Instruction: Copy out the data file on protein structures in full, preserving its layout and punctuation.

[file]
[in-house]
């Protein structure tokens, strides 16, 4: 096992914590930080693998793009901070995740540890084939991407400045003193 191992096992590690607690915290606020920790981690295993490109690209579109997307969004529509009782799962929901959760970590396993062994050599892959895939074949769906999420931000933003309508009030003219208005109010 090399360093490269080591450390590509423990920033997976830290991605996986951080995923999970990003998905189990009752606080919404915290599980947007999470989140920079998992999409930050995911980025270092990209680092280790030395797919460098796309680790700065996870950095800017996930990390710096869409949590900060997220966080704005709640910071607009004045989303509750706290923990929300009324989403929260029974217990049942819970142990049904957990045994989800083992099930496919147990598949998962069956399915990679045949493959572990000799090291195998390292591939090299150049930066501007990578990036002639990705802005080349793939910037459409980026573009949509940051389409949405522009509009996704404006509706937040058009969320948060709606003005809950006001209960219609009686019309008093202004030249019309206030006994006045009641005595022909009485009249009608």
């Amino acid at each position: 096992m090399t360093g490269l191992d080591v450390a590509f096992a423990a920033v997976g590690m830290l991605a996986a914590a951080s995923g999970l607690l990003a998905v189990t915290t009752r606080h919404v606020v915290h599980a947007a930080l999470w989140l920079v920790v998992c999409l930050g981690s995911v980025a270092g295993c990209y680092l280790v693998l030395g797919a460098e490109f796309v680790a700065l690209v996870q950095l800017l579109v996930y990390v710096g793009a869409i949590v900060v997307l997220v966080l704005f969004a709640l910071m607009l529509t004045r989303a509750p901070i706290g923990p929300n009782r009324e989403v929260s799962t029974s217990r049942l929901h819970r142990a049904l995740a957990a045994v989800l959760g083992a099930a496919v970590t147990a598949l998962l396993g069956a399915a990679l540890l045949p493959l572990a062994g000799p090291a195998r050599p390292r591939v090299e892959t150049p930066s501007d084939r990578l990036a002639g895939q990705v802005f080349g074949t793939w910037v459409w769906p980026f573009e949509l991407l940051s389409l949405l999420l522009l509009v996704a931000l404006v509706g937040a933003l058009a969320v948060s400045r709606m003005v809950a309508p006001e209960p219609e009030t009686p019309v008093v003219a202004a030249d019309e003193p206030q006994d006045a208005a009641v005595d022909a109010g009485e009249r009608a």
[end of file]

[in-house]
């Protein structure tokens, strides 16, 4: 096992914590930080693998793009901070995740540890084939991407400045003193 191992096992590690607690915290606020920790981690295993490109690209579109997307969004529509009782799962929901959760970590396993062994050599892959895939074949769906999420931000933003309508009030003219208005109010 090399360093490269080591450390590509423990920033997976830290991605996986951080995923999970990003998905189990009752606080919404915290599980947007999470989140920079998992999409930050995911980025270092990209680092280790030395797919460098796309680790700065996870950095800017996930990390710096869409949590900060997220966080704005709640910071607009004045989303509750706290923990929300009324989403929260029974217990049942819970142990049904957990045994989800083992099930496919147990598949998962069956399915990679045949493959572990000799090291195998390292591939090299150049930066501007990578990036002639990705802005080349793939910037459409980026573009949509940051389409949405522009509009996704404006509706937040058009969320948060709606003005809950006001209960219609009686019309008093202004030249019309206030006994006045009641005595022909009485009249009608």
């Amino acid at each position: 096992m090399t360093g490269l191992d080591v450390a590509f096992a423990a920033v997976g590690m830290l991605a996986a914590a951080s995923g999970l607690l990003a998905v189990t915290t009752r606080h919404v606020v915290h599980a947007a930080l999470w989140l920079v920790v998992c999409l930050g981690s995911v980025a270092g295993c990209y680092l280790v693998l030395g797919a460098e490109f796309v680790a700065l690209v996870q950095l800017l579109v996930y990390v710096g793009a869409i949590v900060v997307l997220v966080l704005f969004a709640l910071m607009l529509t004045r989303a509750p901070i706290g923990p929300n009782r009324e989403v929260s799962t029974s217990r049942l929901h819970r142990a049904l995740a957990a045994v989800l959760g083992a099930a496919v970590t147990a598949l998962l396993g069956a399915a990679l540890l045949p493959l572990a062994g000799p090291a195998r050599p390292r591939v090299e892959t150049p930066s501007d084939r990578l990036a002639g895939q990705v802005f080349g074949t793939w910037v459409w769906p980026f573009e949509l991407l940051s389409l949405l999420l522009l509009v996704a931000l404006v509706g937040a933003l058009a969320v948060s400045r709606m003005v809950a309508p006001e209960p219609e009030t009686p019309v008093v003219a202004a030249d019309e003193p206030q006994d006045a208005a009641v005595d022909a109010g009485e009249r009608a």